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THE TRUSTED (from l-r): Dave Batchelor (drums), Fin Cunningham (bass), Dale Holt-Mead (guitar), Tom Cunningham (vocals)


From Essex, The Trusted are an emerging four-piece armed with an atmospheric, rather energetic indie-rock sound, coupled with lyrics that honestly reflect the band’s navigation through the turbulence of the modern world, as well as the bitter-sweet transition to adulthood.

With two EPs having already been released – both to much acclaim from fans and critics alike – the quartet recently unveiled a new single, ‘Criminals‘, which looks set to further establish them on the UK indie music scene.

Frontman Tom Cunningham spoke to me about the collective’s latest offering, their origins, songwriting, playing live, and more.

How did the band initially form?

Dale and I met at school, around the age of 12, and we were both in different various bans up until we were about 18. We then found ourselves in a band together, and it became apparent that we worked well together. We seemed to approach songwriting in the same kind of way, so about four years ago, we decided to form our own band.

My brother, Fin, had become an extremely good bass player, so we picked him up along with Dave, our drummer, whom we had met over Facebook, and when the four of us finally got in a room together for the first time, it felt special, it felt like we had found something. We named our new special thing The Trusted, and we’ve been building it ever since!

How did the name The Trusted come about?

Band names are so hard come up with, as it’s either taken, or it sounds stupid. Luckily, we found the name in a Nick Lowe song, ‘Peace, Love And Understanding‘, which features the line, “So where are the strong, and who are the trusted?

When we looked into it, we realised that no-one had taken The Trusted, so, without hesitation, we snatched it up. I like it, because it doesn’t really mean anything, and that kind of relates to us. We want people to interpret our music in their own way.

What would you say was your approach to songwriting?

It’s all over the place, as the process changes all the time. Some of our songs were written in a room with the four of us just jamming, some songs were written in front of a computer, some began as an acoustic idea sent over WhatsApp.

It’s really messy, but at the same time, it’s organic. All of our songs have come into existence naturally, and I think that’s the way it should be.

What inspires the band lyrically?

Our songs are inspired by everything. We are living in a strange time. Everyone is being emotionally and politically challenged. A lot of our songs are about how we deal with all this complicated stuff.

With the lyrics, I tend to always approach everything from a personal point of view, for example, if I’m writing a politically-charged song, it has got to come from my own experiences, and it has got to focus on my own emotional responses. That’s how I find my way in, that’s how I can craft something that makes sense.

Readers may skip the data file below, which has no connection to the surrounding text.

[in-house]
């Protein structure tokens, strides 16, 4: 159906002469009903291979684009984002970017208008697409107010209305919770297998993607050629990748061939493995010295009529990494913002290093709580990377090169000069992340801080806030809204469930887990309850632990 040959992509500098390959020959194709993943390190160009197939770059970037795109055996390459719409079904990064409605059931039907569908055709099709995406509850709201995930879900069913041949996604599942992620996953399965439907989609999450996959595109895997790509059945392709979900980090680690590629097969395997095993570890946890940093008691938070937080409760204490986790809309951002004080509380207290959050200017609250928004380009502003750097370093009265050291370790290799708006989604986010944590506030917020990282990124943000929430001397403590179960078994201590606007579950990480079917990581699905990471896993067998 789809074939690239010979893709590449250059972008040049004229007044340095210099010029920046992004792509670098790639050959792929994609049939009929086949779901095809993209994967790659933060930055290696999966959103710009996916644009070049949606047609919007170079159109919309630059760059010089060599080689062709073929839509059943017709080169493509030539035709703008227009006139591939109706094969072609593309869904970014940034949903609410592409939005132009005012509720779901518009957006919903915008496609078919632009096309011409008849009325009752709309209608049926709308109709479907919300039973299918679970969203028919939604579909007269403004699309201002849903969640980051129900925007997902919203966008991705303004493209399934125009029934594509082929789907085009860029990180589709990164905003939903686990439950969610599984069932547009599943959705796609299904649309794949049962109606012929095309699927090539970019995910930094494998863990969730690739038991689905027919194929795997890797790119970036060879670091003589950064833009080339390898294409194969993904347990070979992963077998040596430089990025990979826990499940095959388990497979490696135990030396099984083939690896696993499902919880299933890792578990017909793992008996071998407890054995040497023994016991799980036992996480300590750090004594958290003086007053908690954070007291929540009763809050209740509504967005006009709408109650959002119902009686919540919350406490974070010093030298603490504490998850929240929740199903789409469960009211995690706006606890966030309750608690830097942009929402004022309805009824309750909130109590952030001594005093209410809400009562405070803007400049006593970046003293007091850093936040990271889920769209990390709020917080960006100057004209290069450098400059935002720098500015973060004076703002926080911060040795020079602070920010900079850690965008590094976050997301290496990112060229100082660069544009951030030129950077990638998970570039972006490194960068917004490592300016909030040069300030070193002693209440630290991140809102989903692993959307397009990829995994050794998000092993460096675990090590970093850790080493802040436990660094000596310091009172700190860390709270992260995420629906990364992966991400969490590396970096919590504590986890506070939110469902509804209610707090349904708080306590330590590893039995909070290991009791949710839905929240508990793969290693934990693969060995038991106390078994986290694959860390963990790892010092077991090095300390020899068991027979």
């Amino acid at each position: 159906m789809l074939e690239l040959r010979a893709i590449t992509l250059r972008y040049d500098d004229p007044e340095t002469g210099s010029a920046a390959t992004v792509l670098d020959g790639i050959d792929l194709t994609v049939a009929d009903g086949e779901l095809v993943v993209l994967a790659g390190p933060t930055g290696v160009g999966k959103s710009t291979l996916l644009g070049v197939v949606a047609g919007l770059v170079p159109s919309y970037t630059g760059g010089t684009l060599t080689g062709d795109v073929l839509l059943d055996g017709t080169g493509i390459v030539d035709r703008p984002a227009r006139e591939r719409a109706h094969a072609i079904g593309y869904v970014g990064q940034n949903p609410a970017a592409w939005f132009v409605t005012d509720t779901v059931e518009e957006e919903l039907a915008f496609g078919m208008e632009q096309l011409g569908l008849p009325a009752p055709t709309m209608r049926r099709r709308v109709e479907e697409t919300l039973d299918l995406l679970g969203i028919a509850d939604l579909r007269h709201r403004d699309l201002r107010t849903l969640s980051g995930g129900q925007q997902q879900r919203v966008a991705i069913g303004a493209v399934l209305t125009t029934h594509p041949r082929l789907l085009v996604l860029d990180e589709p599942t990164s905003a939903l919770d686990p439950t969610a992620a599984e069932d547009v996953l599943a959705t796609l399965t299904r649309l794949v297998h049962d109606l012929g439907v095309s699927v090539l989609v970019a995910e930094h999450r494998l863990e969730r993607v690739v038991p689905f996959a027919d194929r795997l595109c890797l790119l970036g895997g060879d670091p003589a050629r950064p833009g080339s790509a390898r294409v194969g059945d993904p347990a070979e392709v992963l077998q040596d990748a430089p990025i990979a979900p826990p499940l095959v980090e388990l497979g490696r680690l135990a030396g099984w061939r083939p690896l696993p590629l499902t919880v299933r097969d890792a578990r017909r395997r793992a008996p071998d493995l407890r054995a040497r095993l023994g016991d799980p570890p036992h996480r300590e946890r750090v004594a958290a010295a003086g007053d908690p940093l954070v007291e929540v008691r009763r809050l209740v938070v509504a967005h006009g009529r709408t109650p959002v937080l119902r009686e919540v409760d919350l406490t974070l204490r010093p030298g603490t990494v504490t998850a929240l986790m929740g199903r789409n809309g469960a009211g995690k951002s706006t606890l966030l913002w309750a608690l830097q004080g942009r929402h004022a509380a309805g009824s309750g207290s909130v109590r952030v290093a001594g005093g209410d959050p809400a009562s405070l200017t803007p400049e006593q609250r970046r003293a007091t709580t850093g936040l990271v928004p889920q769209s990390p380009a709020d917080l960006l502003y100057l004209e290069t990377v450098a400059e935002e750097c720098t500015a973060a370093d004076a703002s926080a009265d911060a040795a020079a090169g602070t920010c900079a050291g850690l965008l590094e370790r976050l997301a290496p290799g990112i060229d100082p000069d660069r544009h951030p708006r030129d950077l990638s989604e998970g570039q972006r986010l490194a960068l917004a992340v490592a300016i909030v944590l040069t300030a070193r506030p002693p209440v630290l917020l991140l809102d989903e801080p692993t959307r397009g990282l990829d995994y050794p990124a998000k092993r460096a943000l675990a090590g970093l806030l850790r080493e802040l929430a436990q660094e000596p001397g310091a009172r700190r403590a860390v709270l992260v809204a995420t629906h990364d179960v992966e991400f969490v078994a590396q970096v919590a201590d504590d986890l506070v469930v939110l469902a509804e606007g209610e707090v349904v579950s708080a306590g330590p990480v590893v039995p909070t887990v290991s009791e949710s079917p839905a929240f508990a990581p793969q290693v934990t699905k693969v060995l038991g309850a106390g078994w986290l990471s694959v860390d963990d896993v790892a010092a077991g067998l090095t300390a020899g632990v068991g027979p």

You have just brought out a new single, ‘Criminals’. How was the recording process for that?

Well, once we finished writing it, we knew we had something special on our hands. Our producer, Rees Broomfield, really understands arrangement, so it was really fun mapping out how we were going to present ‘Criminals‘ on record, and because we were confident in the song itself, the recording process was really straightforward. It basically made itself.

In addition to the latest track, the band have also unveiled two EPs in the past year – debut ‘Vicious’, and follow-up ‘Love And Suicide’ – to overwhelmingly positive responses. How were the reactions to those, for the band personally?

It was very reassuring. We make music for people to enjoy, we want people to connect with us. When we hear that someone “gets” our music, we always find ourselves wanting to push forward and be even better. It’s inspiring stuff!

You have performed live at venues across much of the UK, including at the Camden Assembly and the Dublin Castle, as well as supporting the likes of DLRM and Dutch Mustard. How were they as experiences for you all?

We’ve been very lucky to be able to play with loads of really great artists and bands. Every time we play with someone special, we learn something from them, whether that’s how to refine our sound, or how to make things sound bigger, etc, etc… Playing alongside great artists is always enlightening.

Also, how is it overall – for the band – playing on stage?

It just feels right, we love it! When we are off stage, it wouldn’t be out of place to say we are all “socially awkward (laughs) (I’m allowed to say that, because the others are not here at the moment). Once we are up there, we basically come to life. We all function better on stage than we do off…

How has the global coronavirus pandemic affected you all?

It’s been a sad year for everyone. We’ve been lucky in that we all live near each other, so we’ve been able to meet up, go on socially distant walks, record, etc, etc…

We really miss playing live, however, we are all aware of so many other people who have been affected in far worse ways by the pandemic. Our hearts go out to them.

In the band’s opinion, how will COVID-19 affect the UK music industry in the long-term?

I think the effects are going to be devastating for a little while. We’ve already seen venues close down, people lose their jobs, etc, and I think that will continue into next year.

When live music finally returns, I think there will definitely be a new appreciation for it. People are really missing live music at the moment, so there will be huge demand!

And lastly, now that ‘Criminals’ has been released, what are your future plans?

In these uncertain times, our main goal is just to release more music. We are sitting on some really exciting stuff, and we can’t wait to get it all out there.







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